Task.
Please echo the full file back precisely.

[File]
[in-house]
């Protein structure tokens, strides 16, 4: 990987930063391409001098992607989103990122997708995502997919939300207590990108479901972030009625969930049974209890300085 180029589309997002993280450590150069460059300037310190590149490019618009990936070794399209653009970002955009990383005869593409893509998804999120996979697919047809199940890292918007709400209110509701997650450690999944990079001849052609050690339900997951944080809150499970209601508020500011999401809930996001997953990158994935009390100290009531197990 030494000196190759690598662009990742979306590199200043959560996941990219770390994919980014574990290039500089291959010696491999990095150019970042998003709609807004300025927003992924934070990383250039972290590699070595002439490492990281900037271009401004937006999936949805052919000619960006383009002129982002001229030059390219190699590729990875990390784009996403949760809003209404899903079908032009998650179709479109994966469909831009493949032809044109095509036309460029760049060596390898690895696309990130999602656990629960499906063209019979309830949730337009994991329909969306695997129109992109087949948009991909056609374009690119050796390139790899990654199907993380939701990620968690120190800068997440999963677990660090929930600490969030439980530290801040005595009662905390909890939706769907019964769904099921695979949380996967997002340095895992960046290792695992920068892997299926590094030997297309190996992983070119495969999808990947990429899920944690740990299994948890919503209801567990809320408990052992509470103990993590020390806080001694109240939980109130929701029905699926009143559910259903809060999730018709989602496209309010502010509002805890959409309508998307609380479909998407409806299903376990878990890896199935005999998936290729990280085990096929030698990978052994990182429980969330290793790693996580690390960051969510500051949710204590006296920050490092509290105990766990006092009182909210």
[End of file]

[in-house]
């Protein structure tokens, strides 16, 4: 990987930063391409001098992607989103990122997708995502997919939300207590990108479901972030009625969930049974209890300085 180029589309997002993280450590150069460059300037310190590149490019618009990936070794399209653009970002955009990383005869593409893509998804999120996979697919047809199940890292918007709400209110509701997650450690999944990079001849052609050690339900997951944080809150499970209601508020500011999401809930996001997953990158994935009390100290009531197990 030494000196190759690598662009990742979306590199200043959560996941990219770390994919980014574990290039500089291959010696491999990095150019970042998003709609807004300025927003992924934070990383250039972290590699070595002439490492990281900037271009401004937006999936949805052919000619960006383009002129982002001229030059390219190699590729990875990390784009996403949760809003209404899903079908032009998650179709479109994966469909831009493949032809044109095509036309460029760049060596390898690895696309990130999602656990629960499906063209019979309830949730337009994991329909969306695997129109992109087949948009991909056609374009690119050796390139790899990654199907993380939701990620968690120190800068997440999963677990660090929930600490969030439980530290801040005595009662905390909890939706769907019964769904099921695979949380996967997002340095895992960046290792695992920068892997299926590094030997297309190996992983070119495969999808990947990429899920944690740990299994948890919503209801567990809320408990052992509470103990993590020390806080001694109240939980109130929701029905699926009143559910259903809060999730018709989602496209309010502010509002805890959409309508998307609380479909998407409806299903376990878990890896199935005999998936290729990280085990096929030698990978052994990182429980969330290793790693996580690390960051969510500051949710204590006296920050490092509290105990766990006092009182909210």